Friday, April 20, 2012

Ruby-crowned Kinglet

What: Ruby-crowned Kinglet (Regulus calendula).

Identification: The Ruby-crowned Kinglet is one of the smallest songbirds in North America, weighing only 5-10g (0.2 - 0.4 oz). Its distinguishing characteristics are the wing bars and olive & yellow coloring on its wing tips and backside. The ruby crown that the males wear is hard to see until a male dips its head, and even more rare is when it sticks up the crest like a bright red mohawk. The song is challenging to describe, as it is a jumble of notes; it often begins with 2-3 high pitch "tsees," followed by 5-6 low "tur" notes, and ends with ending with a repeated "tee-da-lett!"

Where: Centennial Woods

Ecological Notes: Ruby-crowned Kinglets can be found as a year-long resident throughout Southern New England, but will come up to mixed woods forests of Northern New England and Canada for breeding. We won't find their nests unless we scale 100-foot tall trees, but they are known to make nests that are quite large compared to their body size, in order to accommodate a large clutch.  Its small, thin bill is indicative of its feeding habits on small insects, but it will also forage lower in the forest on fruits and seeds in the late autumn and winter.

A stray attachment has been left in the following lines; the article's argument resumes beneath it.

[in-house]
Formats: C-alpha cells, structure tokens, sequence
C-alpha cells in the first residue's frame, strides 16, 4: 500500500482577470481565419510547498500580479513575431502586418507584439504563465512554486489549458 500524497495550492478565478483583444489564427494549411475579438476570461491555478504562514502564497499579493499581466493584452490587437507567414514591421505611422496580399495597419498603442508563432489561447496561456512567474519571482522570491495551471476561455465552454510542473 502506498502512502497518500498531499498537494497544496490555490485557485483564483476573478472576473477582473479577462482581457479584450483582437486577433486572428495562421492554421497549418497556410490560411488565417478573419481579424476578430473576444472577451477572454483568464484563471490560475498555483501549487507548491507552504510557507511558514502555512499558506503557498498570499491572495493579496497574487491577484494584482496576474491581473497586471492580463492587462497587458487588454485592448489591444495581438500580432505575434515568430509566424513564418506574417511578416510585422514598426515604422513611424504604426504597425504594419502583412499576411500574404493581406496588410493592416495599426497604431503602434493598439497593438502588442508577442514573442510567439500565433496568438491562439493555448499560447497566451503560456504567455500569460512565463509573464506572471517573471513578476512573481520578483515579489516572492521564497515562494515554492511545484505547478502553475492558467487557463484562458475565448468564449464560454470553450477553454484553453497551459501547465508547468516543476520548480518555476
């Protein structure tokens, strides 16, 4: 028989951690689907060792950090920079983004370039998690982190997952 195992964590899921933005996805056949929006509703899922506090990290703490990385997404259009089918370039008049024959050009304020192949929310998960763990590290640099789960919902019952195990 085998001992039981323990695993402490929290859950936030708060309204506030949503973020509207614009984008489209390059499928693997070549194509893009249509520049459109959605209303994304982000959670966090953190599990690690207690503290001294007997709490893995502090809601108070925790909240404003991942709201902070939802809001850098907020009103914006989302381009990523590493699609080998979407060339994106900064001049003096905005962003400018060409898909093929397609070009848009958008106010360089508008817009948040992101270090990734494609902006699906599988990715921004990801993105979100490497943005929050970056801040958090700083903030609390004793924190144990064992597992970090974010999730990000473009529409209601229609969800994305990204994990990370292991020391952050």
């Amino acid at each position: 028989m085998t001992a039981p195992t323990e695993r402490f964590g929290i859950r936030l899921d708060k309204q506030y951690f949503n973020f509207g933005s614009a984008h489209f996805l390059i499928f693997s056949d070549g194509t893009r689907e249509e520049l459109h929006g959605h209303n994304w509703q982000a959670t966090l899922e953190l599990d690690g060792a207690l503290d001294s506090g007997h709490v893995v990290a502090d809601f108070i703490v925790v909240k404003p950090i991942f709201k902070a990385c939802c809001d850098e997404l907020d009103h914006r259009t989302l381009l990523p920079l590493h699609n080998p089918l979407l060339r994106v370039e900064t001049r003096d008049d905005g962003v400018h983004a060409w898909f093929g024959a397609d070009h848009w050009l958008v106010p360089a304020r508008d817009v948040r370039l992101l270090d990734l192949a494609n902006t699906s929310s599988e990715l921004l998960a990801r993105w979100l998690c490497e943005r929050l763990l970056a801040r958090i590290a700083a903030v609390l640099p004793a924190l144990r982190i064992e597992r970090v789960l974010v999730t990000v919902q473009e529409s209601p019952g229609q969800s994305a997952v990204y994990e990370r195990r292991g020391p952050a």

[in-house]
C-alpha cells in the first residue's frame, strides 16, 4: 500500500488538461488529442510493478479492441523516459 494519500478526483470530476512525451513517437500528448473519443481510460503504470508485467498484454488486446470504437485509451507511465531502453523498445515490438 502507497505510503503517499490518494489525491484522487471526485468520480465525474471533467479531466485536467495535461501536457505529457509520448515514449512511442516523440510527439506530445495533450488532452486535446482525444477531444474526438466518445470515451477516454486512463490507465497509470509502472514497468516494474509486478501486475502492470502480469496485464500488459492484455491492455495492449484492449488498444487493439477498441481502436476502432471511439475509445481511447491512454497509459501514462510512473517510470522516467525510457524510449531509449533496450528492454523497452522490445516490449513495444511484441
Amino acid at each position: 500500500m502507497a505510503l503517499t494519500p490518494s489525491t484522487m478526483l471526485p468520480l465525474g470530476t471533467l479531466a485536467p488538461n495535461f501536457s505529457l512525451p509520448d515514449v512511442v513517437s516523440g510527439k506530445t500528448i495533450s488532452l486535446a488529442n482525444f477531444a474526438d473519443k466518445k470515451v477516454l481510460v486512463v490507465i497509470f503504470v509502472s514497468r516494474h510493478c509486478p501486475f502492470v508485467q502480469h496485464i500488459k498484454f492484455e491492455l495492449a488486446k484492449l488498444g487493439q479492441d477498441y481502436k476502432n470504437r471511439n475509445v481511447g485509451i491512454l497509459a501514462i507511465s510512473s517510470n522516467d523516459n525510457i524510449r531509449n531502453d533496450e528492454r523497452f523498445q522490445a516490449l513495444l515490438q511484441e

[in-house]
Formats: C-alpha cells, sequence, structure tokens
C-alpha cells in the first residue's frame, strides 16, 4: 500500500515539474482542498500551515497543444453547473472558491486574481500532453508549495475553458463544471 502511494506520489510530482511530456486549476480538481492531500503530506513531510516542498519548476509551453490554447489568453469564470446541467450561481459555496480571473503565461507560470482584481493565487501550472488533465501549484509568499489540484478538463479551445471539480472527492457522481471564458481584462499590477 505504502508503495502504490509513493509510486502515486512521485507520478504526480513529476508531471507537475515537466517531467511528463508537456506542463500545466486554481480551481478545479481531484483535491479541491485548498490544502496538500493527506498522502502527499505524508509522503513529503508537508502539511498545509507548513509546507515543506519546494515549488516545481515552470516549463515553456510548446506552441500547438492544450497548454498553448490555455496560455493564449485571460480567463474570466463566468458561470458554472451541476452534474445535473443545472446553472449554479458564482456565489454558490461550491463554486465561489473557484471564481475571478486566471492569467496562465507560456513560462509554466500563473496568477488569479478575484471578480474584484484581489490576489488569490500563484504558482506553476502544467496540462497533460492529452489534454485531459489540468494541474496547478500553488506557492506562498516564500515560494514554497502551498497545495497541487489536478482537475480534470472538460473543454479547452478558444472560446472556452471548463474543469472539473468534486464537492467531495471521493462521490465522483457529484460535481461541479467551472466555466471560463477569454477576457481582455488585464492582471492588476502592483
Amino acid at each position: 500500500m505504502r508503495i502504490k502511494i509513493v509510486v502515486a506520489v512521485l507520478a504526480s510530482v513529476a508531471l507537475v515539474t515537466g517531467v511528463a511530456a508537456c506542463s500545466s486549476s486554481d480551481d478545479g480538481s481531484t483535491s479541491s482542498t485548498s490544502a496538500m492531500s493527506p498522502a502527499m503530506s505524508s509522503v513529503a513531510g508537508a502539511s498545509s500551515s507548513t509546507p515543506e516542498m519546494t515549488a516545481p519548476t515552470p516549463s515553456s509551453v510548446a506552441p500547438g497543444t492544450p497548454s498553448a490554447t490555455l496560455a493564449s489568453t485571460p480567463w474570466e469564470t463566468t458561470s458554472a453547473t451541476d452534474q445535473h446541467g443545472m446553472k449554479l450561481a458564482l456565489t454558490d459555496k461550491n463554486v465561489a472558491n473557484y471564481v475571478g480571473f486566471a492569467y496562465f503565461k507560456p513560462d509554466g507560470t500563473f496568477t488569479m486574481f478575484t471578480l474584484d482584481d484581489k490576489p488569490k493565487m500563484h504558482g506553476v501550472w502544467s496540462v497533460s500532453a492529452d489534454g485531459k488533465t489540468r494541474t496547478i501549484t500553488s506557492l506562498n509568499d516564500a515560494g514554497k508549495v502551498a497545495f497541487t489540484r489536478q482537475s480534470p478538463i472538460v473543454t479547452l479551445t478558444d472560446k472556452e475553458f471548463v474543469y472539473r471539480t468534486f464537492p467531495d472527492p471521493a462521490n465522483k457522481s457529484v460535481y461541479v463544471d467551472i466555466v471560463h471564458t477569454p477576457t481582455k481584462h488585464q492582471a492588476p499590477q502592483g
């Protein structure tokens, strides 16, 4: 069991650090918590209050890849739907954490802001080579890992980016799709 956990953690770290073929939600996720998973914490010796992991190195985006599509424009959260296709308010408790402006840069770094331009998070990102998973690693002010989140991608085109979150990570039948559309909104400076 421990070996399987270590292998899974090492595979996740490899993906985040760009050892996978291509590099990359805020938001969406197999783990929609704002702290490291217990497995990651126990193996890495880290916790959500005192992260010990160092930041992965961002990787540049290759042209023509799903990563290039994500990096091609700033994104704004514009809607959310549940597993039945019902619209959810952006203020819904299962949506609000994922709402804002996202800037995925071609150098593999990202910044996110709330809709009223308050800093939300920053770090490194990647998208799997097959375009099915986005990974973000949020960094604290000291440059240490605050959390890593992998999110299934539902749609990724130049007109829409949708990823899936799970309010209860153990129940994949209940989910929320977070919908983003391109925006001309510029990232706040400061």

Other Notes: These tiny songbirds are feisty and hard to track, hopping from tree to tree with such alacrity. I went through dozens of worthless, blurred photos before I could capture one in its fleeting stillness. Teage and I began our morning walk being prompted by a mentor of ours who knew the call right away. The rest of the morning, we trailed several kinglets until we made it past the power line clearing, where they came down to just above eye level, and we finally got a good look at the male's fire red crest.


  1. Ruby-crowned kinglet was a significant “player” in the book Winter World: The ingenuity of animal survival by Bernd Heinrich; you may know that he teaches a course Winter Ecology. John Burroughs writes about this bird “How does the Ruby-crowned Kinglet know that he has a brilliant bit of color on his crown which he can uncover at will, and that has great charm for the female? … My ear was attracted by the fine, shrill lisping and piping of a a small band of these birds in an apple-tree…There were four or five of them, all more or less excited, and two of them especially so. I think the excitement of the others was only a reflection of these two. …the two birds were entirely occupied with each other. They behaved exactly as if they were comparing crowns, and each extolling his own.” Burroughs is always interesting in how he presents his observations of the natural world.

    1. Burroughs is such a beautiful writer - certainly captures that fleeting moment of magic when we are able to glimpse into the frenetic world of kinglets.

  2. I agree with the sentiment on both Burroughs' words and the frenetic energy of those kinglets. As for Bernd's take on it - it is fascinating, and I loved taking his Winter Ecology class, he is a gem. I have been trying to happen upon these little fellows again, but to no avail as of yet.